The hours before the war began saw cyberattacks taking down the websites of several Ukrainian banks and government departments, as well as a “wiper” attack destroying data on the machines of several organizations. So far, Russia does not appear to have used its full cyber capabilities, which, as Grid’s Benjamin Powers recently reported, could cause widespread global chaos. That may change.
The more severe scenarios would be something along the lines of the attack that knocked part of Ukraine’s power grid offline in 2015, or an earlier strike that crippled much of Estonia’s internet in 2007. The damage wouldn’t necessarily be limited to Ukraine itself. In 2017, malware known as NotPetya targeted Ukrainian banks and government agencies before spreading to other countries and causing billions of dollars in damage. Authorities in the U.S. and U.K. have been warning companies and government agencies to prepare for “spillover” from the Ukraine conflict.
Then-Secretary of State Colin Powell’s “Pottery Barn rule” — you break it, you own it — still applies. If the U.S. backs Ukrainian resistance to a Russian invasion, and if that resistance appears to be failing, political pressure on the administration to do more will grow. Biden has drawn one line in the sand, ruling out sending U.S. troops to Ukraine. “That’s a world war when Americans and Russia start shooting at one another,” he has said. But the U.S. is deploying more troops to Eastern Europe, and with NATO-Russia tensions running as high as they are, it’s not hard to imagine how things could spiral out of control. There have been reports already of Russian airstrikes near the western Ukrainian city of Ivano-Frankivsk, which is just a few hours’ drive from the borders of four NATO member states.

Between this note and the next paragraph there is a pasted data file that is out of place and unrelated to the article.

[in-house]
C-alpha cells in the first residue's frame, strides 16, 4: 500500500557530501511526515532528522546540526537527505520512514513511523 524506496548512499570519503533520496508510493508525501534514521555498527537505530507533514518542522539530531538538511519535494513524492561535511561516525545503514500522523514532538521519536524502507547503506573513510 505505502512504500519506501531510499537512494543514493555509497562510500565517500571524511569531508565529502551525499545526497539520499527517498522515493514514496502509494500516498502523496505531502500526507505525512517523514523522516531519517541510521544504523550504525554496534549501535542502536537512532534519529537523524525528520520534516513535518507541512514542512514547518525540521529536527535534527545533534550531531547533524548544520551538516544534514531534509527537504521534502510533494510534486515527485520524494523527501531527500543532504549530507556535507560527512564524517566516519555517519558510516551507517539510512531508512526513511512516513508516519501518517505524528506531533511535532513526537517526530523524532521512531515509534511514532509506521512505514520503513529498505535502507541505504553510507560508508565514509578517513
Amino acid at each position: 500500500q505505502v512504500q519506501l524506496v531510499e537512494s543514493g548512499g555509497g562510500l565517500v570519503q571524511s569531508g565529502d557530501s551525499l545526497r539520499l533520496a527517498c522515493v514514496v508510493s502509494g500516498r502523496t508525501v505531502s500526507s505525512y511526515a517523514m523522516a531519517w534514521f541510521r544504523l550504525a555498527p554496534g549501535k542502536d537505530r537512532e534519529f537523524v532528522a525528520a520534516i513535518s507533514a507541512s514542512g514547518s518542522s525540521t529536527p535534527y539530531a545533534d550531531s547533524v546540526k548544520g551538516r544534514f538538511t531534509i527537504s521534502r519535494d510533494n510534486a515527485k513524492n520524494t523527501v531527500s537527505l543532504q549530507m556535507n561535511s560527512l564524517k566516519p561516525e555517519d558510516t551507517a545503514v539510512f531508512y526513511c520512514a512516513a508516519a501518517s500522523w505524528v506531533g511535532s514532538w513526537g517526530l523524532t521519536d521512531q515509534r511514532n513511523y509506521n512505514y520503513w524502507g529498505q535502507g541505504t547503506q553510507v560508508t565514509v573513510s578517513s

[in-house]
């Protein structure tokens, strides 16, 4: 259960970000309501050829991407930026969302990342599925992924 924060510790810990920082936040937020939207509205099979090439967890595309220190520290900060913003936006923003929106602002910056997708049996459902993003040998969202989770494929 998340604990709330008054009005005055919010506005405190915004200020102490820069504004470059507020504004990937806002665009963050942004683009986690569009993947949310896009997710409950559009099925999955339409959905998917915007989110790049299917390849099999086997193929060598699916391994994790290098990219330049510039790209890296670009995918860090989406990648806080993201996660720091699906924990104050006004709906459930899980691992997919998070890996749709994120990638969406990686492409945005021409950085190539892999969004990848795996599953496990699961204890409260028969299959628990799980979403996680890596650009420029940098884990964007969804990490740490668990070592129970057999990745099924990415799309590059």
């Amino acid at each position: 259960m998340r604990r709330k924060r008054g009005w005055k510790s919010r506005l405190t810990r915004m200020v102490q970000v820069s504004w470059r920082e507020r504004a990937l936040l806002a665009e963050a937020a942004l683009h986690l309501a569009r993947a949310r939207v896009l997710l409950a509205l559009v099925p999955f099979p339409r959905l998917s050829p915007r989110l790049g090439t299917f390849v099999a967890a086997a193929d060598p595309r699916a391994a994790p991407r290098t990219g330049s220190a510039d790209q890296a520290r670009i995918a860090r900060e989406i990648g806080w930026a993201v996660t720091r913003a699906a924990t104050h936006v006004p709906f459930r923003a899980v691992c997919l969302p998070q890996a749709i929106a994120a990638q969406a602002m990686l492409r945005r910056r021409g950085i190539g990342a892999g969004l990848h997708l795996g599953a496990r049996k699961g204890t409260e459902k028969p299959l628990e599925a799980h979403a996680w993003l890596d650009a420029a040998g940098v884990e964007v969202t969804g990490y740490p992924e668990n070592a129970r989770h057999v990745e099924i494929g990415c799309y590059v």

Even before the war began, NATO planes were regularly scrambled to shadow Russian aircraft in the Arctic. The Russians have responded to what they see as provocative moves by NATO ships and aircraft in disputed waters around Crimea. Just last week, according to CNN, U.S. fighter jets escorted three Russian aircraft that had entered coalition-restricted airspace in eastern Syria. It’s worth recalling that Americans and Russians actually have shot at each other in recent years. In a little-discussed incident in 2018, as many as 300 Russian military contractors from a Kremlin-linked firm, embedded with pro-regime sources in Syria, were killed in a U.S. airstrike in Syria. Both countries brushed that incident under the rug. With all eyes on Ukraine, it might be harder to move on from such provocations.
During the Cold War, the U.S. and Soviet Union barely avoided catastrophic conflict on several occasions, crises that began with basic misreadings of each other’s intentions. We won’t necessarily be so lucky in the future.